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HomeBlogHow Ramadan can help to reset the immune system

How Ramadan can help to reset the immune system

By: Medix Team
How Ramadan can help to reset the immune system

The holy month offers an ideal opportunity to re-think how and why we eat certain foods, making changes for the better

For the second year running, the world’s 1.8 billion Muslims are contemplating how they can celebrate Ramadan in a safe and healthy way. This year, it falls between April 12 and May 11, subject to the first sighting of the crescent moon.

 

Ramadan is a time of great ritual, but in 2020 many of those centuries-old traditions were disrupted by Covid-19. Mosques were shut and governments imposed tight restrictions on people’s ability to gather together for the evening meal that marks the breaking of the daily fast.

 

This year, some of those restrictions have been lifted, but the reality will still be far fewer social gatherings. However, being forced to re-think rituals, also offers an opportunity to re-think the foods that are typically consumed around them and make positive, long-lasting changes.

 

During Ramadan, Muslims do not eat or drink in daylight hours. Instead, they have one meal before sunrise (suhoor) and one after sunset (iftar).

 

Going without food and drink for a defined period can have numerous health benefits. It gives the gut a rest, boosts cellular regeneration and may improve heart health by improving blood pressure.

 

The key is to underpin all of this good work by bookending the fast with the right food choices. After a period of abstinence, it’s all too easy to think about treating ourselves to guilty pleasures, or filling our empty stomachs with too much, too soon.

 

Yet, breaking a fast with a plateful of fatty or fried food, followed by large sugary dessert will only provide a temporary sense of satisfaction, if that.

 

Over the short-term, these kinds of food are far more likely to cause physical discomfort such as bloating, indigestion and broken sleep. Over the longer-term, many types of chronic illnesses beckon: from type 2 diabetes to heart disease.

 

Here’s some food for thought about how to eat for health during Ramadan and beyond:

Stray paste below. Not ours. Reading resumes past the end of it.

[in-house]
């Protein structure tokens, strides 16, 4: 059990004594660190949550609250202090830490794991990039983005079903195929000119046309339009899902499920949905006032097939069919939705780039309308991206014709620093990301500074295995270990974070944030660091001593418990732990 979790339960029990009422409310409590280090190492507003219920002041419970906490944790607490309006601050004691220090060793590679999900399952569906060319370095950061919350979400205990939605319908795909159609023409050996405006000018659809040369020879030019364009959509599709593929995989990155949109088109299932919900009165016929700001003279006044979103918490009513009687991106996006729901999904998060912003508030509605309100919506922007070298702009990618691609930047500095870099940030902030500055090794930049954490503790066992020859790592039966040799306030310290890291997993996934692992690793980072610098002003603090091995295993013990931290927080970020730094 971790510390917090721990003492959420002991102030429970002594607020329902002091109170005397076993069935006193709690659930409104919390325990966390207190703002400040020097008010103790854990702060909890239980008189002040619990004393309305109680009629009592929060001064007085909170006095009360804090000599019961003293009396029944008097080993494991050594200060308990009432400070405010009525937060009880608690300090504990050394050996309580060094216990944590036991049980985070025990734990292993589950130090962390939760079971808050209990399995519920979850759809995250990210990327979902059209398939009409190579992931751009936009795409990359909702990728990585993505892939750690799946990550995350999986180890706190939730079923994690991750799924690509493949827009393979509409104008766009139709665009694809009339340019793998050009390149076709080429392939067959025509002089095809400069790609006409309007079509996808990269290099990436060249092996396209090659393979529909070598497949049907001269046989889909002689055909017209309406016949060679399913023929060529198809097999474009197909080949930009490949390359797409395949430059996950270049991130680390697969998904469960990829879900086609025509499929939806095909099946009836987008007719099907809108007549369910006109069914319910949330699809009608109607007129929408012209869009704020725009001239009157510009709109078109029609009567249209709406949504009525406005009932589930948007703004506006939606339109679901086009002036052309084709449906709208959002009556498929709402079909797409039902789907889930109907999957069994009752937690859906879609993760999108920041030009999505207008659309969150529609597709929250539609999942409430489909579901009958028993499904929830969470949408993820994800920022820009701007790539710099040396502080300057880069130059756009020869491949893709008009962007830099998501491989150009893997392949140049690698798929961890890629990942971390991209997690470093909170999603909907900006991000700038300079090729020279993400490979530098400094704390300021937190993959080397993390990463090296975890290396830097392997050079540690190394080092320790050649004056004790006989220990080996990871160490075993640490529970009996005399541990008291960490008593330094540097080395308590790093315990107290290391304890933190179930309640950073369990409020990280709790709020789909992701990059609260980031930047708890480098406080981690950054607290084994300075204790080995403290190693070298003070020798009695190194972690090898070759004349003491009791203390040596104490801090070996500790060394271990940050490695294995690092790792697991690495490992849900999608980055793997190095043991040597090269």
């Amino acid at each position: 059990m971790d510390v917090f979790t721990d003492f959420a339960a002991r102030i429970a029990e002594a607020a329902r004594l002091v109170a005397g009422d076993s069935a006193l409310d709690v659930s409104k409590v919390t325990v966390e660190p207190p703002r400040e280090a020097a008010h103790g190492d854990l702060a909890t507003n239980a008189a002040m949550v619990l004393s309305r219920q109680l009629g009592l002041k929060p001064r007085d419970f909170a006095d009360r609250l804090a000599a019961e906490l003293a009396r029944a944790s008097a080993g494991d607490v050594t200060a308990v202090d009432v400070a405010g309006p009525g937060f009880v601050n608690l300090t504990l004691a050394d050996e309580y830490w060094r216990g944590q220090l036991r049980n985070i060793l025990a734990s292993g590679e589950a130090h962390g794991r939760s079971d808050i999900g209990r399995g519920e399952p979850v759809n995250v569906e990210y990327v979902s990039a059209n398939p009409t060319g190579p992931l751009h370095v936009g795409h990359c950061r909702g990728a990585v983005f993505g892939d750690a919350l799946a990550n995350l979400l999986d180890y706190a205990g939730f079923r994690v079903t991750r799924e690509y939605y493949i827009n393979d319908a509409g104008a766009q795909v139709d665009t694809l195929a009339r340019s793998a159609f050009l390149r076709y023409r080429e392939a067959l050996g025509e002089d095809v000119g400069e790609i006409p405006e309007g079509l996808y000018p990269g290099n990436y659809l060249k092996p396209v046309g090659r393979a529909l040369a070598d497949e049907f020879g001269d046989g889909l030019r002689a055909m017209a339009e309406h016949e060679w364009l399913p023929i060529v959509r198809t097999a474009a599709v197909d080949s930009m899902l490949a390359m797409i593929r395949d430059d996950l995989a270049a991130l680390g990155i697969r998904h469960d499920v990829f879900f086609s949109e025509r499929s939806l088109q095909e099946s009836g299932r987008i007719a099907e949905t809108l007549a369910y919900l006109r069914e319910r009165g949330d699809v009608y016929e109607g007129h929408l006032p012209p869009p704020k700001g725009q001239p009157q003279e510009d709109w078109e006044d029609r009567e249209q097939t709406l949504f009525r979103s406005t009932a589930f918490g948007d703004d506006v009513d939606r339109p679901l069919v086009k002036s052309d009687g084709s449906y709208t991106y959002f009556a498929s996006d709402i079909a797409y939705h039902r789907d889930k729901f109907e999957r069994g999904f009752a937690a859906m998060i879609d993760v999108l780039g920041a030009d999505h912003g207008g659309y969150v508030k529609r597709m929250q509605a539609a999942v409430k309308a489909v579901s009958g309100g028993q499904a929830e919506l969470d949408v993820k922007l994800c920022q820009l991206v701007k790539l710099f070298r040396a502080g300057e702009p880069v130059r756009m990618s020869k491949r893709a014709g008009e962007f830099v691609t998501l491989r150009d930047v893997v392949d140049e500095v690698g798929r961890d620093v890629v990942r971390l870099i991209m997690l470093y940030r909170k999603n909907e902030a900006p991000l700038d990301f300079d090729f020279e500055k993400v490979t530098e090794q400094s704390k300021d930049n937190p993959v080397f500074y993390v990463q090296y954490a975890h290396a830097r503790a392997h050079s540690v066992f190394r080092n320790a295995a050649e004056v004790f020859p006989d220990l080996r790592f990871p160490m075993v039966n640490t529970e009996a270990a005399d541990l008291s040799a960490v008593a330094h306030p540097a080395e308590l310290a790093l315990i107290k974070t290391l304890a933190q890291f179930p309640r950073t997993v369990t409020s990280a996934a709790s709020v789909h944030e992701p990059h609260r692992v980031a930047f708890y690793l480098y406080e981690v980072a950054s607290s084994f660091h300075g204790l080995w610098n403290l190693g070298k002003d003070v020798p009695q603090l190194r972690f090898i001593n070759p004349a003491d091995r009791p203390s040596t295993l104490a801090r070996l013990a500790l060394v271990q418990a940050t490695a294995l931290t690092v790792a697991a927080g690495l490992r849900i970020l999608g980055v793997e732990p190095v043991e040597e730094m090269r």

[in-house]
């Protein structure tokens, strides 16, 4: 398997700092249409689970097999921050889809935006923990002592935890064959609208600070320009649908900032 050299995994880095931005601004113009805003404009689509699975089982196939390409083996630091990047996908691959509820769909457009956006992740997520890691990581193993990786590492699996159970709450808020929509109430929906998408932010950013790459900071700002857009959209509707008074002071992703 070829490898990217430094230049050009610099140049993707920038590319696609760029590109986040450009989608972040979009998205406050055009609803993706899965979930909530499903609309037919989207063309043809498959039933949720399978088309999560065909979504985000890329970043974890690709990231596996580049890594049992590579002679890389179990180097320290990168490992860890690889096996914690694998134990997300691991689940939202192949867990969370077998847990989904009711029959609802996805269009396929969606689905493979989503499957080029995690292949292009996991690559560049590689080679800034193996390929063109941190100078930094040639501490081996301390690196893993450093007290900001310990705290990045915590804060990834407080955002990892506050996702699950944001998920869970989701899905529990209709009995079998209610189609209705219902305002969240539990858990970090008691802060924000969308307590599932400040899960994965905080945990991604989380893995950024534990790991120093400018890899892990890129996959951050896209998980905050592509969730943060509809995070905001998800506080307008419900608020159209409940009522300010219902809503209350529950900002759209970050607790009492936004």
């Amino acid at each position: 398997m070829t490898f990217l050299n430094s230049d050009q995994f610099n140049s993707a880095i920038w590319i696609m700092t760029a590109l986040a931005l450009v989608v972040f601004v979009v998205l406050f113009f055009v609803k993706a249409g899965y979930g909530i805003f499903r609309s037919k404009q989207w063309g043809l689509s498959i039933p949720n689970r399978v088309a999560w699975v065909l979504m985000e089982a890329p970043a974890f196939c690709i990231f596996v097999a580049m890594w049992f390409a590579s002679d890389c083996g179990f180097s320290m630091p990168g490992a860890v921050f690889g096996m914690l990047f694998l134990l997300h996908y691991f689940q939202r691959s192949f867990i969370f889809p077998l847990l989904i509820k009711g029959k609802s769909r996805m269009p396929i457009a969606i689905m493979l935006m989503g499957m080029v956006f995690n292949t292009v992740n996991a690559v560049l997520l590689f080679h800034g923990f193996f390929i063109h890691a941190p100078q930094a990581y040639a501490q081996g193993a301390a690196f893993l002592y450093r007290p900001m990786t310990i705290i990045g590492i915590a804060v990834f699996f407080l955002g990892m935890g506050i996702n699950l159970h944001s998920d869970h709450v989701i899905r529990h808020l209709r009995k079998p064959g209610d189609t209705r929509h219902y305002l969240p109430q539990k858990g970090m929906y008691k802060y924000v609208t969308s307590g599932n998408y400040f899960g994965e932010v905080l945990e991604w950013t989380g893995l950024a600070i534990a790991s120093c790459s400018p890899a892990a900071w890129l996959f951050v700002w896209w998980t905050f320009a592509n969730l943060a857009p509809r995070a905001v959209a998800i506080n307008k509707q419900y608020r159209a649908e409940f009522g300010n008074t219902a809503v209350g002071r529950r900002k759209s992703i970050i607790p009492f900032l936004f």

1. Hydration

 

Health experts generally recommend about two litres of water per day. Avoiding dehydration is one of the biggest issues that Muslims face during Ramadan since they don’t drink anything while they’re fasting.

 

This is particularly important right now given that some academic research suggests that dry airways increase susceptibility to viral illnesses.

 

The best way to combat dehydration is to avoid fizzy, caffeinated, or sugary drinks pre- or post-fast. Opt for water, meals with a high fluid content such as soups and stews and individual foods with high water levels such as courgettes (97%) and aubergine (92%).

 

Combat developing a dry throat during the day by drinking milk or yoghurt for suhoor. Avoid overly salty food.

 

2. Fibre

 

Few of use eat the recommended 30 grams per day at the best of times. But your gut microbiome will thank you for eating more, as it’s their main food source. A balanced microbiome helps to regulate the body’s immune response.

 

Fibre is the part of plants, which the body cannot digest. It passes through to the large intestine intact. Good sources are wholegrain cereals, cruciferous vegetables, fruits, beans and pulses, nuts and seeds.

 

It’s especially important to get a lot of fibre during Ramadan, as changing eating habits can prompt constipation. Many Muslims eat three dates at the start of iftar for spiritual reasons, as that’s what the Prophet Muhammad did. But they’re also a great source of fibre (about eight grams).

 

3. Starches

 

Carbohydrates are the main energy source for our cells. Eating complex carbohydrates for suhoor helps to set the body up for the day.

 

But choose starches, which are low on the glycaemic index (GI). These are digested more slowly and help to maintain even blood sugar levels, preventing food cravings and metabolic mayhem. Opt for brown or red rice rather than white. Eat potatoes with their skins on.

 

4. Proteins

 

We need protein to repair our muscles and bones. It also makes us feel fuller for longer and helps to avoid overeating after breaking the fast. Choose lean proteins such as chicken or fish, tofu or eggs.

 

5. Fats

 

It’s easy to think that fats should be avoided during Ramadan, or even generally to maintain weight loss. But the key is to eat the right fats because they’re the ones that keep the body ticking over in good health.

 

We need fats for our immune system, for hormone production and cellular regeneration. They also help to make use feel full and aid the absorption of certain vitamins – A, D, E and K.

 

Good fat sources are butter, nuts and nut oils, avocados, fish oil and flaxseed. Cook a curry with coconut oil, or add a teaspoon of olive oil to a soup or stew.



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